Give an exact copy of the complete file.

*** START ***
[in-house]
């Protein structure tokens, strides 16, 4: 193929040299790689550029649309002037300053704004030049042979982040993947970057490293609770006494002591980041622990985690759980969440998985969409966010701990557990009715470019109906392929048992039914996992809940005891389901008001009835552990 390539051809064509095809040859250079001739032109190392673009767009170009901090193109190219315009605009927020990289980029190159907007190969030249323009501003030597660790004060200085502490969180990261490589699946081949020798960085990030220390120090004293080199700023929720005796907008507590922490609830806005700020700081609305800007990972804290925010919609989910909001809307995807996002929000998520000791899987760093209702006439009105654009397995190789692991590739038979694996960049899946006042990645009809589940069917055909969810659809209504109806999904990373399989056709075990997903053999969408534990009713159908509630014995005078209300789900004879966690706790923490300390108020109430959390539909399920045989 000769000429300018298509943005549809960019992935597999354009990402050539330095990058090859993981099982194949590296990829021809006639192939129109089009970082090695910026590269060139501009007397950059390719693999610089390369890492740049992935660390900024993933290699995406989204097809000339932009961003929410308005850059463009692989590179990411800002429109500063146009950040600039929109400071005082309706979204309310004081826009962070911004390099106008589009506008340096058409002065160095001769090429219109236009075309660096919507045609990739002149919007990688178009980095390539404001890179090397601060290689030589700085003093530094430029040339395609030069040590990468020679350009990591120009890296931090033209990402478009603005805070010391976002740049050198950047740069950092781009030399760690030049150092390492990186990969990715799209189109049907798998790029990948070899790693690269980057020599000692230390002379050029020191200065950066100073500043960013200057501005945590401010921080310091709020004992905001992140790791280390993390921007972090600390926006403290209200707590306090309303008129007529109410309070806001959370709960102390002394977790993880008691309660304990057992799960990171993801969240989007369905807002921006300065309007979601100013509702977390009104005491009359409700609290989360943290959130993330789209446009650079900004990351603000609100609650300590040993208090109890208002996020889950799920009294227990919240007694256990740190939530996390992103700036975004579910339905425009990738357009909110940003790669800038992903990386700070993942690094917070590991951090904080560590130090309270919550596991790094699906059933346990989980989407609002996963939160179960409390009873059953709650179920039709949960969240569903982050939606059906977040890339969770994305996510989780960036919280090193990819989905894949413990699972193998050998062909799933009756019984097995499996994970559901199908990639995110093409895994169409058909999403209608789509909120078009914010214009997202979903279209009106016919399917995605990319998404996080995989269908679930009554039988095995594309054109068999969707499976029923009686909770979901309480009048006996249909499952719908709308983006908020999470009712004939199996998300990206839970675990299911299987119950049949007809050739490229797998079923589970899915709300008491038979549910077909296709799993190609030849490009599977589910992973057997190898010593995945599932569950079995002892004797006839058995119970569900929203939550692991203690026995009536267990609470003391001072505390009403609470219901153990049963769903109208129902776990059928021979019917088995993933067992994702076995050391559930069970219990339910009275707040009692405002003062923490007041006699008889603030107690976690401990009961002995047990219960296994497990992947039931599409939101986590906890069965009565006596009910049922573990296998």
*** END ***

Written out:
[in-house]
């Protein structure tokens, strides 16, 4: 193929040299790689550029649309002037300053704004030049042979982040993947970057490293609770006494002591980041622990985690759980969440998985969409966010701990557990009715470019109906392929048992039914996992809940005891389901008001009835552990 390539051809064509095809040859250079001739032109190392673009767009170009901090193109190219315009605009927020990289980029190159907007190969030249323009501003030597660790004060200085502490969180990261490589699946081949020798960085990030220390120090004293080199700023929720005796907008507590922490609830806005700020700081609305800007990972804290925010919609989910909001809307995807996002929000998520000791899987760093209702006439009105654009397995190789692991590739038979694996960049899946006042990645009809589940069917055909969810659809209504109806999904990373399989056709075990997903053999969408534990009713159908509630014995005078209300789900004879966690706790923490300390108020109430959390539909399920045989 000769000429300018298509943005549809960019992935597999354009990402050539330095990058090859993981099982194949590296990829021809006639192939129109089009970082090695910026590269060139501009007397950059390719693999610089390369890492740049992935660390900024993933290699995406989204097809000339932009961003929410308005850059463009692989590179990411800002429109500063146009950040600039929109400071005082309706979204309310004081826009962070911004390099106008589009506008340096058409002065160095001769090429219109236009075309660096919507045609990739002149919007990688178009980095390539404001890179090397601060290689030589700085003093530094430029040339395609030069040590990468020679350009990591120009890296931090033209990402478009603005805070010391976002740049050198950047740069950092781009030399760690030049150092390492990186990969990715799209189109049907798998790029990948070899790693690269980057020599000692230390002379050029020191200065950066100073500043960013200057501005945590401010921080310091709020004992905001992140790791280390993390921007972090600390926006403290209200707590306090309303008129007529109410309070806001959370709960102390002394977790993880008691309660304990057992799960990171993801969240989007369905807002921006300065309007979601100013509702977390009104005491009359409700609290989360943290959130993330789209446009650079900004990351603000609100609650300590040993208090109890208002996020889950799920009294227990919240007694256990740190939530996390992103700036975004579910339905425009990738357009909110940003790669800038992903990386700070993942690094917070590991951090904080560590130090309270919550596991790094699906059933346990989980989407609002996963939160179960409390009873059953709650179920039709949960969240569903982050939606059906977040890339969770994305996510989780960036919280090193990819989905894949413990699972193998050998062909799933009756019984097995499996994970559901199908990639995110093409895994169409058909999403209608789509909120078009914010214009997202979903279209009106016919399917995605990319998404996080995989269908679930009554039988095995594309054109068999969707499976029923009686909770979901309480009048006996249909499952719908709308983006908020999470009712004939199996998300990206839970675990299911299987119950049949007809050739490229797998079923589970899915709300008491038979549910077909296709799993190609030849490009599977589910992973057997190898010593995945599932569950079995002892004797006839058995119970569900929203939550692991203690026995009536267990609470003391001072505390009403609470219901153990049963769903109208129902776990059928021979019917088995993933067992994702076995050391559930069970219990339910009275707040009692405002003062923490007041006699008889603030107690976690401990009961002995047990219960296994497990992947039931599409939101986590906890069965009565006596009910049922573990296998």